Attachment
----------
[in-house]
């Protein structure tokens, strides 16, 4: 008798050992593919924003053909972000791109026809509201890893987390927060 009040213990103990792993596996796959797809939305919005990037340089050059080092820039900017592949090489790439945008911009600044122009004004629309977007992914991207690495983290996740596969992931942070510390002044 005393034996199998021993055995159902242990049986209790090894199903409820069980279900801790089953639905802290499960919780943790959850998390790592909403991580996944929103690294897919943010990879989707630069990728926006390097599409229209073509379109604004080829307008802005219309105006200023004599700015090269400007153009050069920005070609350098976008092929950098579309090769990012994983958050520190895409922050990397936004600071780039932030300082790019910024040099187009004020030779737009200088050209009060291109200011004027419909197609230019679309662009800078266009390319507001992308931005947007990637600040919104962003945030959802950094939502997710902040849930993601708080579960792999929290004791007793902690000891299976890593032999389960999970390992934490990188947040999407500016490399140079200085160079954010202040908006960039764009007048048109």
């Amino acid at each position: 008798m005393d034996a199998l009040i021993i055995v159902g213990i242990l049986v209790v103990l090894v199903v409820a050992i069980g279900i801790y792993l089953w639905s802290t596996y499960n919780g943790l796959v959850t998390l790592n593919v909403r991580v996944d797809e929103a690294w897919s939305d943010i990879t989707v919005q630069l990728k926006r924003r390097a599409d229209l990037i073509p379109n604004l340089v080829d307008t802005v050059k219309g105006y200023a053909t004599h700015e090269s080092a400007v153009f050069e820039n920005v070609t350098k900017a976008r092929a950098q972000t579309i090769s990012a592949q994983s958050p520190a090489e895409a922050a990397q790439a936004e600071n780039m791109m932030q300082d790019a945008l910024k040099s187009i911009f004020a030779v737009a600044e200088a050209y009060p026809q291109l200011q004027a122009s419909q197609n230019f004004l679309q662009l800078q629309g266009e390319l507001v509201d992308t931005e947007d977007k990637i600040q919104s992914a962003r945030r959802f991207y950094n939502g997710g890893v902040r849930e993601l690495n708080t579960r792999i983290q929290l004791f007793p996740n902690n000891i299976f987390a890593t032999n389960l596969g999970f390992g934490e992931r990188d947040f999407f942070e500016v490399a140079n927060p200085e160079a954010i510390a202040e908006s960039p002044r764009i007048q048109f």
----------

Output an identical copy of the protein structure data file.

[in-house]
């Protein structure tokens, strides 16, 4: 008798050992593919924003053909972000791109026809509201890893987390927060 009040213990103990792993596996796959797809939305919005990037340089050059080092820039900017592949090489790439945008911009600044122009004004629309977007992914991207690495983290996740596969992931942070510390002044 005393034996199998021993055995159902242990049986209790090894199903409820069980279900801790089953639905802290499960919780943790959850998390790592909403991580996944929103690294897919943010990879989707630069990728926006390097599409229209073509379109604004080829307008802005219309105006200023004599700015090269400007153009050069920005070609350098976008092929950098579309090769990012994983958050520190895409922050990397936004600071780039932030300082790019910024040099187009004020030779737009200088050209009060291109200011004027419909197609230019679309662009800078266009390319507001992308931005947007990637600040919104962003945030959802950094939502997710902040849930993601708080579960792999929290004791007793902690000891299976890593032999389960999970390992934490990188947040999407500016490399140079200085160079954010202040908006960039764009007048048109």
């Amino acid at each position: 008798m005393d034996a199998l009040i021993i055995v159902g213990i242990l049986v209790v103990l090894v199903v409820a050992i069980g279900i801790y792993l089953w639905s802290t596996y499960n919780g943790l796959v959850t998390l790592n593919v909403r991580v996944d797809e929103a690294w897919s939305d943010i990879t989707v919005q630069l990728k926006r924003r390097a599409d229209l990037i073509p379109n604004l340089v080829d307008t802005v050059k219309g105006y200023a053909t004599h700015e090269s080092a400007v153009f050069e820039n920005v070609t350098k900017a976008r092929a950098q972000t579309i090769s990012a592949q994983s958050p520190a090489e895409a922050a990397q790439a936004e600071n780039m791109m932030q300082d790019a945008l910024k040099s187009i911009f004020a030779v737009a600044e200088a050209y009060p026809q291109l200011q004027a122009s419909q197609n230019f004004l679309q662009l800078q629309g266009e390319l507001v509201d992308t931005e947007d977007k990637i600040q919104s992914a962003r945030r959802f991207y950094n939502g997710g890893v902040r849930e993601l690495n708080t579960r792999i983290q929290l004791f007793p996740n902690n000891i299976f987390a890593t032999n389960l596969g999970f390992g934490e992931r990188d947040f999407f942070e500016v490399a140079n927060p200085e160079a954010i510390a202040e908006s960039p002044r764009i007048q048109f």